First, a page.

“There are two very different ways of looking at our country. One, as I mentioned before, is the view from Park Avenue, which says to help the rich and maybe that trickles down to everyone in the country. The other is from Scranton or Claymont or thousands of cities across the country like where I grew up,” he said at the White House on Wednesday, referring to cities where he lived as a child in Pennsylvania and Delaware.

Still, he acknowledged that many Americans had not yet felt the benefit of a recovering economy.

“I’m optimistic. It’s going to take a while. And I appreciate the frustration of the American people,” he said.

Democratic officials hope Biden’s message will resonate in the latter part of the campaign as Republicans appear to be gaining momentum. Biden himself is expected to continue to travel in the days leading up to the election, along with members of his cabinet.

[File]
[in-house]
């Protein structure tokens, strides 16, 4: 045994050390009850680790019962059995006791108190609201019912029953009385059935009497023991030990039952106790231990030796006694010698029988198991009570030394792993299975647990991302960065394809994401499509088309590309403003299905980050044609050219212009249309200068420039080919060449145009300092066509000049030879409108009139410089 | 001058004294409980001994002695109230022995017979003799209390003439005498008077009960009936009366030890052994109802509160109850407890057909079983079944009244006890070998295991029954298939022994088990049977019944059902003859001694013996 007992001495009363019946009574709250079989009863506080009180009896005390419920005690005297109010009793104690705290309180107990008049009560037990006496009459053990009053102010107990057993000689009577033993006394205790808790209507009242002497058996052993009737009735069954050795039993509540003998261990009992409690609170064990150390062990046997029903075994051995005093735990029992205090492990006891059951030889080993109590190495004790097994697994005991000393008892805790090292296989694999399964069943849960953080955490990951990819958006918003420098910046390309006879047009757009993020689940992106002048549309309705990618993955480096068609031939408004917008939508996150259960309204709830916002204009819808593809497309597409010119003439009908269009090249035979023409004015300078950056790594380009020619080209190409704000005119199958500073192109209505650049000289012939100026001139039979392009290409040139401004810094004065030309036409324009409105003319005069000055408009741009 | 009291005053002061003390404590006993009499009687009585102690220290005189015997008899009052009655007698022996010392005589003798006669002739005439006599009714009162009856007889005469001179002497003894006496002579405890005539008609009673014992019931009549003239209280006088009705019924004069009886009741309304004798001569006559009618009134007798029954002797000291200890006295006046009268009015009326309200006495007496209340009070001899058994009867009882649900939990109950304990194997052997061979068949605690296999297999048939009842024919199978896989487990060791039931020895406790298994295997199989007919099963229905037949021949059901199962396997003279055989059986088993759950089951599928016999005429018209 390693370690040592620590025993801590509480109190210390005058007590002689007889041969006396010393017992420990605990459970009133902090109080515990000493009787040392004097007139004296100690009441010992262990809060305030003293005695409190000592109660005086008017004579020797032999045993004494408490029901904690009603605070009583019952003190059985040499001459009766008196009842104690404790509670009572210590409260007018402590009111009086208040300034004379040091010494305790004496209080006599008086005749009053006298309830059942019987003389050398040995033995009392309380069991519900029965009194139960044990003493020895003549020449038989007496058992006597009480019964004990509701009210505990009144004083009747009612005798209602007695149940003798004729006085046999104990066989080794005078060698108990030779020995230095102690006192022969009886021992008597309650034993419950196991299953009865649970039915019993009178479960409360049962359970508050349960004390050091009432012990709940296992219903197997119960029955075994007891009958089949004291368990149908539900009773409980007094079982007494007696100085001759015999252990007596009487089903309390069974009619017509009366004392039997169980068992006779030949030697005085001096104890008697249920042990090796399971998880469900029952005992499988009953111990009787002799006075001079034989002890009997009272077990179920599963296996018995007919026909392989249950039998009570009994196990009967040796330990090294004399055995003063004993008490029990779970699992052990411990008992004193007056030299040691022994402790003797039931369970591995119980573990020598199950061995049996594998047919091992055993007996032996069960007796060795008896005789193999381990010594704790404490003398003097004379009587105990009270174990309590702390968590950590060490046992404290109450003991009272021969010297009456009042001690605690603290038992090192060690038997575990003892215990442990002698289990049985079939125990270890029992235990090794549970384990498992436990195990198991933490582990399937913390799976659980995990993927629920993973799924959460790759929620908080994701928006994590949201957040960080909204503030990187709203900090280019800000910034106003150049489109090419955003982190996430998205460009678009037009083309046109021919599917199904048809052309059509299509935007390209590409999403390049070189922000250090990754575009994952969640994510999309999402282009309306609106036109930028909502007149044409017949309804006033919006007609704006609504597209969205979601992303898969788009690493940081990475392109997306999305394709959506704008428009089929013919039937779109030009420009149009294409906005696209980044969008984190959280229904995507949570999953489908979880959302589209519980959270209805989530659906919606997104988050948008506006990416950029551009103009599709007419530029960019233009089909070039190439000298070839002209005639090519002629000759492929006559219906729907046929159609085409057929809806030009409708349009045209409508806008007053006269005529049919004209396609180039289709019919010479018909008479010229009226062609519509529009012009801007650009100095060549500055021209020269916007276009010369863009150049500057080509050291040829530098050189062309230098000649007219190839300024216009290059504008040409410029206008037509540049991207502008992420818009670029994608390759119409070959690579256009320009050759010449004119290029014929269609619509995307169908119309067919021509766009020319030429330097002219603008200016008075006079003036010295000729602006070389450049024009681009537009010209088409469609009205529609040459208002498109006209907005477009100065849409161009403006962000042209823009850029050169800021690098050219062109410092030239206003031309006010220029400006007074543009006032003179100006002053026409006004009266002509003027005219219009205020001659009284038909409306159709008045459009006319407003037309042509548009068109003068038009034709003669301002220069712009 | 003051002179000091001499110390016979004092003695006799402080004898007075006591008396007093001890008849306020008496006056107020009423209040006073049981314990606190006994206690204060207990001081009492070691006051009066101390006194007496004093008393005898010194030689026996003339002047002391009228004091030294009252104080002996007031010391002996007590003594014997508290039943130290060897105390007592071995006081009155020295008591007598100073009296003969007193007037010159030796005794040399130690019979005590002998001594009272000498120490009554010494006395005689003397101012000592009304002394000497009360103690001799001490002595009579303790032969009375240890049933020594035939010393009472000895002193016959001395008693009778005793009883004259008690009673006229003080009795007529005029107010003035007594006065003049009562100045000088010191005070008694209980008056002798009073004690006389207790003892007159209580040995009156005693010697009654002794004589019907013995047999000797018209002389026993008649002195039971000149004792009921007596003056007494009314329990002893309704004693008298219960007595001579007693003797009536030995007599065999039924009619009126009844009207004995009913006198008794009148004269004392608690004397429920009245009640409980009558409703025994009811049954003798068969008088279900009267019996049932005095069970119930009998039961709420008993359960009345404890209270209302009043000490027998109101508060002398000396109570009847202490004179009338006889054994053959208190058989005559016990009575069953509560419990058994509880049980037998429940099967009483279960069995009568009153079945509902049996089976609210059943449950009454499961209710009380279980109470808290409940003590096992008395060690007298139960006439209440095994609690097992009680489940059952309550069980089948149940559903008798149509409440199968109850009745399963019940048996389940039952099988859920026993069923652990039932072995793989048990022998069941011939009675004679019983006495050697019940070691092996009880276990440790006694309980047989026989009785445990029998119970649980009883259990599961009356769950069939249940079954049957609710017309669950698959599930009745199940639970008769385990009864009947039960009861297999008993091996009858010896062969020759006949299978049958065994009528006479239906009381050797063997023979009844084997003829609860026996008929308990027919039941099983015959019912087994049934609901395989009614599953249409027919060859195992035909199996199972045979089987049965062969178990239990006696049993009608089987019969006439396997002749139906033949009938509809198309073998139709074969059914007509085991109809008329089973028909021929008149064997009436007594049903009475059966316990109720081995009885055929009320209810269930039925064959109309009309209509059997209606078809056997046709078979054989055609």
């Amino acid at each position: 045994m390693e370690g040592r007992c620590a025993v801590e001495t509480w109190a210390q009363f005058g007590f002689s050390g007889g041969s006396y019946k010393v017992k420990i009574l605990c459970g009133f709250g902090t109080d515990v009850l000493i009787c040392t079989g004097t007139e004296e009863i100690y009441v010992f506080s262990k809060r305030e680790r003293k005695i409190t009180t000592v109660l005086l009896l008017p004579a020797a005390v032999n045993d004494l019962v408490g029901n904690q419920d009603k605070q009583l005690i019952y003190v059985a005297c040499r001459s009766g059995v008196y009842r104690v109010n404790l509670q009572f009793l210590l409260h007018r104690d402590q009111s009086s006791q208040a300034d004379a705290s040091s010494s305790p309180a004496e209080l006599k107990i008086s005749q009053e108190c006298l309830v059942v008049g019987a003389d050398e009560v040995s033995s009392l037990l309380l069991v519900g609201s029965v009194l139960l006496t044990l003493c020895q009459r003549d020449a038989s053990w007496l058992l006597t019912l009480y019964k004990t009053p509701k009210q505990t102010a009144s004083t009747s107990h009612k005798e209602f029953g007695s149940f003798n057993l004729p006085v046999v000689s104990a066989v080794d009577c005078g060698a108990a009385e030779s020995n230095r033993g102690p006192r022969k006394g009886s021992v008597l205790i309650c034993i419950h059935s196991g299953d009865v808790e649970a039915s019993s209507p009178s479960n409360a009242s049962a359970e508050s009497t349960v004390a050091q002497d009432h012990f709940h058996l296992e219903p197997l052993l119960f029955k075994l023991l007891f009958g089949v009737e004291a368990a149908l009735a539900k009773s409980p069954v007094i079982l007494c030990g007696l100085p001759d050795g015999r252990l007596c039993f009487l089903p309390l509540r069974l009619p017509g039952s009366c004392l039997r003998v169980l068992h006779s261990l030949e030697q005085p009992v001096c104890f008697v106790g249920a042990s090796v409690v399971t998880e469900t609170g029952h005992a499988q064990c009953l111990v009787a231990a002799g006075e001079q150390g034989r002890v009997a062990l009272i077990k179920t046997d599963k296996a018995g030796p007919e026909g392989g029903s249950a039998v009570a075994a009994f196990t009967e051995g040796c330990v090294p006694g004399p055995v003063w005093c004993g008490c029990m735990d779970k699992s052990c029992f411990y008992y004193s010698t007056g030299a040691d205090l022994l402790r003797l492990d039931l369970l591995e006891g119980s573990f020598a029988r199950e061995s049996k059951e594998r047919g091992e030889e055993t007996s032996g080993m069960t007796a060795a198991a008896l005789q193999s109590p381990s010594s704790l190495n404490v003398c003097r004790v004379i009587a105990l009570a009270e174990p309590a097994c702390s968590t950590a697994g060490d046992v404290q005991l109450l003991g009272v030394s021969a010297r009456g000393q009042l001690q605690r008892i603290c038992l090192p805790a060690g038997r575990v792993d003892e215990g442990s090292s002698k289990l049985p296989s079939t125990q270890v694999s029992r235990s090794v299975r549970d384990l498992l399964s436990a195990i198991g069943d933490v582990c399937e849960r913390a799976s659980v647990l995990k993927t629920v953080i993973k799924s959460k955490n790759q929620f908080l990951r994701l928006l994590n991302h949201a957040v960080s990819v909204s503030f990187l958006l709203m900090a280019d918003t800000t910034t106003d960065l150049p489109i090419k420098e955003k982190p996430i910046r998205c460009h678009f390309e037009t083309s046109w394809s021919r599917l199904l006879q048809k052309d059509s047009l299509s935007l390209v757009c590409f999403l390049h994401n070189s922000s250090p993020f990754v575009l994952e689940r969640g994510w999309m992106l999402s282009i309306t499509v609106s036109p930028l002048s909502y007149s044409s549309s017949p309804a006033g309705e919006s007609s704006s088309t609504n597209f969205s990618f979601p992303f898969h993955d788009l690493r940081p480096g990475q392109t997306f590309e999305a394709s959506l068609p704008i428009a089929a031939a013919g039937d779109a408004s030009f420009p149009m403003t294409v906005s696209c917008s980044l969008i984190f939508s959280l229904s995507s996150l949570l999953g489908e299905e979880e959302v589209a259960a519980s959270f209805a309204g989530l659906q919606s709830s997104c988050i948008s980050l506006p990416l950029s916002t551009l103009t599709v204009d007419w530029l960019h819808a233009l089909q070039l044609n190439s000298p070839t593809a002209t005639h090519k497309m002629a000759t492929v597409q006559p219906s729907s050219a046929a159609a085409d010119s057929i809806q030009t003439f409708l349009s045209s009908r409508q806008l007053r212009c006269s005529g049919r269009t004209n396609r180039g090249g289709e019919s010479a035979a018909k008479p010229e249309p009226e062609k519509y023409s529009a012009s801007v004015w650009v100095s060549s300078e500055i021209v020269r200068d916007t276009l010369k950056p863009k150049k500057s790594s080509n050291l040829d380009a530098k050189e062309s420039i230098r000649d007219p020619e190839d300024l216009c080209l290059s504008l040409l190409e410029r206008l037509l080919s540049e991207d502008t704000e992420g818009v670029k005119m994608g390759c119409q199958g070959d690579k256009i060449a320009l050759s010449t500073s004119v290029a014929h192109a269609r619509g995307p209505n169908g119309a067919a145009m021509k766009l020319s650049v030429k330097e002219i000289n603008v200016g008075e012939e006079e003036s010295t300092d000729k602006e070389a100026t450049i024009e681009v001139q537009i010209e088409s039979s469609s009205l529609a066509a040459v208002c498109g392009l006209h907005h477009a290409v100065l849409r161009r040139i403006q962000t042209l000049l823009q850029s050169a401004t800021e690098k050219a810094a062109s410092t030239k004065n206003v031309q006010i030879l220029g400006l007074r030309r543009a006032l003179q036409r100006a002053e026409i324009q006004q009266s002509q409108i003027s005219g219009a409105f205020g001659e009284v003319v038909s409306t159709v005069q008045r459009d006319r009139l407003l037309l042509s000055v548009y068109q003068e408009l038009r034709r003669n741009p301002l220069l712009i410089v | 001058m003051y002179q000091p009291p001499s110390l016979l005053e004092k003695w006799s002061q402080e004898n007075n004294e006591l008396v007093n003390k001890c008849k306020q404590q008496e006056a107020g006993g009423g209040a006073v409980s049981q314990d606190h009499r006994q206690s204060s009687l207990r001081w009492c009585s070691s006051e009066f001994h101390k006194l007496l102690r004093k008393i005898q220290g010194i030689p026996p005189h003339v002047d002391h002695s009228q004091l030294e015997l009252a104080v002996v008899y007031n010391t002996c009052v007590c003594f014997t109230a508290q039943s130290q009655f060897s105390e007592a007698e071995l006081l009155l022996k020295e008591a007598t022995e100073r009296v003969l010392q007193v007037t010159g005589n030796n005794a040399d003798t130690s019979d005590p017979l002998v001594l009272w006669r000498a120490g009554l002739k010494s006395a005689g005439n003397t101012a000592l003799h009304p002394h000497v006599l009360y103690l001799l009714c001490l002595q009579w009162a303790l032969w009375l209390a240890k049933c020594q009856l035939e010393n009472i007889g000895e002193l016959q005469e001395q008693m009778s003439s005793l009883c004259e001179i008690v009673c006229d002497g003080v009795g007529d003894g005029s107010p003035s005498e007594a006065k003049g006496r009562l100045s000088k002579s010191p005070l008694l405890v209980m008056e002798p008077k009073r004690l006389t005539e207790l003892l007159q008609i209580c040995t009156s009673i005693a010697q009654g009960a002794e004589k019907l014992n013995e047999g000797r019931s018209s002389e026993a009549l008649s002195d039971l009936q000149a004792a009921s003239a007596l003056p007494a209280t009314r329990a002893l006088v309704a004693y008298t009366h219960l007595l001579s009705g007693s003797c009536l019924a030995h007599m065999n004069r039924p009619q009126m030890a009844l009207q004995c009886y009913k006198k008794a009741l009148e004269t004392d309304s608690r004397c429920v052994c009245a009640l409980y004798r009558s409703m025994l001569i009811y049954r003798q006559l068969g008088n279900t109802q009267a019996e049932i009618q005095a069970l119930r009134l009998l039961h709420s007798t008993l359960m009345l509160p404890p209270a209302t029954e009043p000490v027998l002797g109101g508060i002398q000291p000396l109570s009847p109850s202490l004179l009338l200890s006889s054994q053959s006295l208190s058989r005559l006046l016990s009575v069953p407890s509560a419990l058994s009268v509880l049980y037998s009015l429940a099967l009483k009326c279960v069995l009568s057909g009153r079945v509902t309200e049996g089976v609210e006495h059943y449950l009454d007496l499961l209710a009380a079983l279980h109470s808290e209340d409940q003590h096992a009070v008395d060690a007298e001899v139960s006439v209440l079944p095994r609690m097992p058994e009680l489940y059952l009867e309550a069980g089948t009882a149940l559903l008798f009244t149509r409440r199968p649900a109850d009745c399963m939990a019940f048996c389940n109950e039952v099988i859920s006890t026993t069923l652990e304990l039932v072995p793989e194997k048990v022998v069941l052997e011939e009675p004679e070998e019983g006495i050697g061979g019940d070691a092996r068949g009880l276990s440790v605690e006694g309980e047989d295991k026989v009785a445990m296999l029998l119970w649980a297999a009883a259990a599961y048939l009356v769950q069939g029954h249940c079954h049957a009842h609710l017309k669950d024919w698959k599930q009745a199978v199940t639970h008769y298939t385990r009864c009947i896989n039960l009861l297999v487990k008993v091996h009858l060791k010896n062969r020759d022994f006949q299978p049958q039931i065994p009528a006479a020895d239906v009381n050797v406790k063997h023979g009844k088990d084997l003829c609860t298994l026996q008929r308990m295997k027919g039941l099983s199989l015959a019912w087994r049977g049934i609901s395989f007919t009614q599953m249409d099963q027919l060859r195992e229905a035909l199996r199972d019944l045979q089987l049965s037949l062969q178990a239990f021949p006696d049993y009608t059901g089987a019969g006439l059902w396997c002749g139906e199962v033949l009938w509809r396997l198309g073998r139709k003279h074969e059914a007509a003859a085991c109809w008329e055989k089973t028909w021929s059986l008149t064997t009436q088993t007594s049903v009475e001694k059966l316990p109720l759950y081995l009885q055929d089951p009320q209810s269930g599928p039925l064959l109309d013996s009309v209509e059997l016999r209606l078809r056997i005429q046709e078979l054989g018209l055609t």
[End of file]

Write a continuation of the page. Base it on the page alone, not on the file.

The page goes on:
A White House official said cabinet members have made 77 different trips to 29 states since Oct. 1. to reinforce Biden’s message.

“We are entering a period here where the choice for the American people is incredibly stark, and the president will continue to illustrate exactly the impact the mega MAGA move-in agenda proposed by Congressional Republicans will have on families, and he will take that case from now on.” and continue to push for the coming weeks,” the official said.

Biden’s mid-term campaign schedule so far has focused mainly on states he won in the 2020 election, but which are nonetheless closer than expected races.

The Valley Voice
The Valley Voicehttp://thevalleyvoice.org
Christopher Brito is a social media producer and trending writer for The Valley Voice, with a focus on sports and stories related to race and culture.